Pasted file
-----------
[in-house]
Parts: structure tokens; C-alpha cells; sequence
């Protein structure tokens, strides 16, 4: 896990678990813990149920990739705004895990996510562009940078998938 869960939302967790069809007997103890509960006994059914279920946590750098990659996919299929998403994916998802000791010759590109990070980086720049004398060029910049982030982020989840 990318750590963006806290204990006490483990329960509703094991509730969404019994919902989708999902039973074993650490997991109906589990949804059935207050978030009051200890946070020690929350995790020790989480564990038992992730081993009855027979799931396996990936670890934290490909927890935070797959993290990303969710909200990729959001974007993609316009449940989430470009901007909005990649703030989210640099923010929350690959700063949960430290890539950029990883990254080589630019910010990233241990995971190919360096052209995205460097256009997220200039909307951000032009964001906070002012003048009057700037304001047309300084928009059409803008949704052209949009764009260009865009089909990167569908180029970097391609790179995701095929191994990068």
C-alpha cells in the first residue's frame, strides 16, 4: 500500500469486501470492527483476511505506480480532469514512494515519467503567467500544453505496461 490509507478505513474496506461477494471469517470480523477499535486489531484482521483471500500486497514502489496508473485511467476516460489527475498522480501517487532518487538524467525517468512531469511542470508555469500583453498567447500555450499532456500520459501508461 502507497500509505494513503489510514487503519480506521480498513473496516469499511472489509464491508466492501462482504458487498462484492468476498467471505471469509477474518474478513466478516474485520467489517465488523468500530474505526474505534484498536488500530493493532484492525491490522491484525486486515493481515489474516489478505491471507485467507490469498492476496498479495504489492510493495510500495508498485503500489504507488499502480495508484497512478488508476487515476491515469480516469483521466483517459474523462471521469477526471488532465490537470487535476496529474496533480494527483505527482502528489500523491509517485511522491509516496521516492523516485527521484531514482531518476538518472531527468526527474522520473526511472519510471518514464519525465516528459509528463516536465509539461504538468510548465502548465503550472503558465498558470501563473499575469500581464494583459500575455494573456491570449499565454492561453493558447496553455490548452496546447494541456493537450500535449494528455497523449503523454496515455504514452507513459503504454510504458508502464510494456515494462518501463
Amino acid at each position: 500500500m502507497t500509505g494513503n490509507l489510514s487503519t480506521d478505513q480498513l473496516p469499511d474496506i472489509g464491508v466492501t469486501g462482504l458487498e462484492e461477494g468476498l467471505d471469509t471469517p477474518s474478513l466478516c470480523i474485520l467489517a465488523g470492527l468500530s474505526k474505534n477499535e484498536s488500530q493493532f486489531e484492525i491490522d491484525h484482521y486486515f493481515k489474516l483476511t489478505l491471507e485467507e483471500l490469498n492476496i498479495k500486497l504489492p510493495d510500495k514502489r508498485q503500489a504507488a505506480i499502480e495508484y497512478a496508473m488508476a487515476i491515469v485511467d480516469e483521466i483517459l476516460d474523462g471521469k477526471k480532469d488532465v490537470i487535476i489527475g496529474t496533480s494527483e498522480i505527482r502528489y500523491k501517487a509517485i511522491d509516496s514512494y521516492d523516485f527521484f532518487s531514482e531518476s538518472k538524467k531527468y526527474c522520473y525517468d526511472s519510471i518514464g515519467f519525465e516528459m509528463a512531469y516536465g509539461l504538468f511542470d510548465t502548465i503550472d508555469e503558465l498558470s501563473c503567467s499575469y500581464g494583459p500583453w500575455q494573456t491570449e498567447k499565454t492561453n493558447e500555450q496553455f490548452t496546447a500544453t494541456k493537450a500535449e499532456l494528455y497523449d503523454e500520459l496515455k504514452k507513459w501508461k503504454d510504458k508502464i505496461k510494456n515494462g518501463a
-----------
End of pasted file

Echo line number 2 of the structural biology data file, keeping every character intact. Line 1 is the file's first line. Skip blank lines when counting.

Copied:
Parts: structure tokens; C-alpha cells; sequence